Is a dangerous complacency taking hold in shipping over climate goals?

Laurence Tubiana | European Climate Foundation

Climate, economic stability and the Paris Agreement are all at stake in London shipping talks this week

As U.N. talks on cutting greenhouse gases from the shipping industry open in London, there are concerns that a dangerous complacency is taking hold in the sector. 

The main point of the meeting - which starts this week at the International Maritime Organisation (IMO) in London - is to define a response from the international shipping sector to the Paris Agreement. This is a commitment by all the world’s countries to reduce GHG emissions in order to avoid dangerous climate change – defined in the agreement as stabilising temperature rise well below 2C and pursuing efforts to limit to 1.5C.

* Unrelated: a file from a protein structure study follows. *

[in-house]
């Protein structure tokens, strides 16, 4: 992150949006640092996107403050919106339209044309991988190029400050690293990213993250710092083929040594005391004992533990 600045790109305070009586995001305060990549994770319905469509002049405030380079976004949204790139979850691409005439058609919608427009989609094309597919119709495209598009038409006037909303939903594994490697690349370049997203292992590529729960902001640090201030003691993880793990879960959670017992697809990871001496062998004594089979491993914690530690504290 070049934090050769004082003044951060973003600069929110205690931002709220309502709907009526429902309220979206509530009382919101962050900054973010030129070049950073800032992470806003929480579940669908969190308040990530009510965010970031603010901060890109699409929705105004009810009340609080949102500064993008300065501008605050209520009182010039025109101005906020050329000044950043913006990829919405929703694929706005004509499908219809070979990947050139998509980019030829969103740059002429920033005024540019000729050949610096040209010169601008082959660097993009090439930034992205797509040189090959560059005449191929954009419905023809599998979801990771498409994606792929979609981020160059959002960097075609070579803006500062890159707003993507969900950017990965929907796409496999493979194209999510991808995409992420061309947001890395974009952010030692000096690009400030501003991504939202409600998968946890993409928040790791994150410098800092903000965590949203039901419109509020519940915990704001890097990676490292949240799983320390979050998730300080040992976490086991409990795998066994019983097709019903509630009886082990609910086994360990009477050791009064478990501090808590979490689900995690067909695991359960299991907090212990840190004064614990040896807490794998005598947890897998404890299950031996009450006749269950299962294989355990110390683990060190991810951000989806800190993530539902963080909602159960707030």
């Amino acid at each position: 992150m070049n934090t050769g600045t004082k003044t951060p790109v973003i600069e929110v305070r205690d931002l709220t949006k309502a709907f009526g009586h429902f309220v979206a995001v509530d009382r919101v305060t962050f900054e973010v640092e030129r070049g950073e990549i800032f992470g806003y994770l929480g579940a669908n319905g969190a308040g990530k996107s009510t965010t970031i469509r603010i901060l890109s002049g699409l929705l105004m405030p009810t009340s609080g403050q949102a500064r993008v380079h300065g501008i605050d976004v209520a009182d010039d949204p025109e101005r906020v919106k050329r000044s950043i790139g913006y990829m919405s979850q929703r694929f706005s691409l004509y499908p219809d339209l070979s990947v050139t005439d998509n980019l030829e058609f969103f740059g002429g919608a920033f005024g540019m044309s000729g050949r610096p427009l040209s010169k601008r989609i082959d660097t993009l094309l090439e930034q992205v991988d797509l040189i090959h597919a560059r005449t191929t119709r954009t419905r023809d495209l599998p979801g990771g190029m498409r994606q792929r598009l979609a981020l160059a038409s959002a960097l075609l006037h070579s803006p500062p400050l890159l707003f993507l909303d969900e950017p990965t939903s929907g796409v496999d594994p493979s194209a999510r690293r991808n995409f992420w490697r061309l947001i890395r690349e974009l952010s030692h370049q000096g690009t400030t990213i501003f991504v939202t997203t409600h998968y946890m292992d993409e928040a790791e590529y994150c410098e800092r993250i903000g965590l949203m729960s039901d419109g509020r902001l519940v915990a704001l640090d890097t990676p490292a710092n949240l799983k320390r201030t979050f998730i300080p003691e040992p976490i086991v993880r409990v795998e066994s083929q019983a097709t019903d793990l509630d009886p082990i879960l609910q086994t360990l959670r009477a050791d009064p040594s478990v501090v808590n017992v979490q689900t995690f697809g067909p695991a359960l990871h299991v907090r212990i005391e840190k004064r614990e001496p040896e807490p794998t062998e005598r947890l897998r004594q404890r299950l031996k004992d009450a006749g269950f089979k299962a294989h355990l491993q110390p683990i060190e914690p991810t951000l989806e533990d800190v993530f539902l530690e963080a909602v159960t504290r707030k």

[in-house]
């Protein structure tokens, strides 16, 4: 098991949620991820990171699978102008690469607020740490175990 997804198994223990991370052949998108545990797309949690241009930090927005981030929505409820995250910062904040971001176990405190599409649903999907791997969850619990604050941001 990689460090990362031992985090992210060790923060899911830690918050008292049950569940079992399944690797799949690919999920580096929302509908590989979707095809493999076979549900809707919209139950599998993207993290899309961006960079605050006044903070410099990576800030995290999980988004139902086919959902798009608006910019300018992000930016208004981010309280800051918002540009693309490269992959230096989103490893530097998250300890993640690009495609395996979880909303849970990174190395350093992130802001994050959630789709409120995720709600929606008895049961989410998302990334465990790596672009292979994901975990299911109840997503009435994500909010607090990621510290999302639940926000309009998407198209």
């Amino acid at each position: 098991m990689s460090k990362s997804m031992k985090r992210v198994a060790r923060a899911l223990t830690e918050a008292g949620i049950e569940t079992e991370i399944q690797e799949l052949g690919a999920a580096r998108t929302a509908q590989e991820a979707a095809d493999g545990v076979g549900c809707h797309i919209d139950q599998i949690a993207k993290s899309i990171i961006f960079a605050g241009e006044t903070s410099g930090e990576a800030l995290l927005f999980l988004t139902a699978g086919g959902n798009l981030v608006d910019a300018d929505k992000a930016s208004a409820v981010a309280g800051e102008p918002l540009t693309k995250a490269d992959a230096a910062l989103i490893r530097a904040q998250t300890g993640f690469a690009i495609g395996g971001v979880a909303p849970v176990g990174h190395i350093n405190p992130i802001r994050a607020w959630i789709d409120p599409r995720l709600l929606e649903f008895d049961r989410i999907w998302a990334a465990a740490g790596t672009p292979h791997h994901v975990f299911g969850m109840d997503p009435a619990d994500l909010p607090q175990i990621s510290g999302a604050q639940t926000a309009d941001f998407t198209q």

Temperatures have already exceeded 1C, there is very little time now remaining to avoid risks which are existential for many countries, but damaging to all of global society. One of the central items of debate at IMO will be the discussion of its CO2 target or “level of ambition”. For this there are several proposals being considered. Only one of the proposals is close to being in line with the rate of GHG reduction that is necessary to achieve the Paris temperature goals – the 70-100 percent absolute reduction of emissions by 2050 (on 2008 levels) proposed by a collection of European and Pacific countries. 

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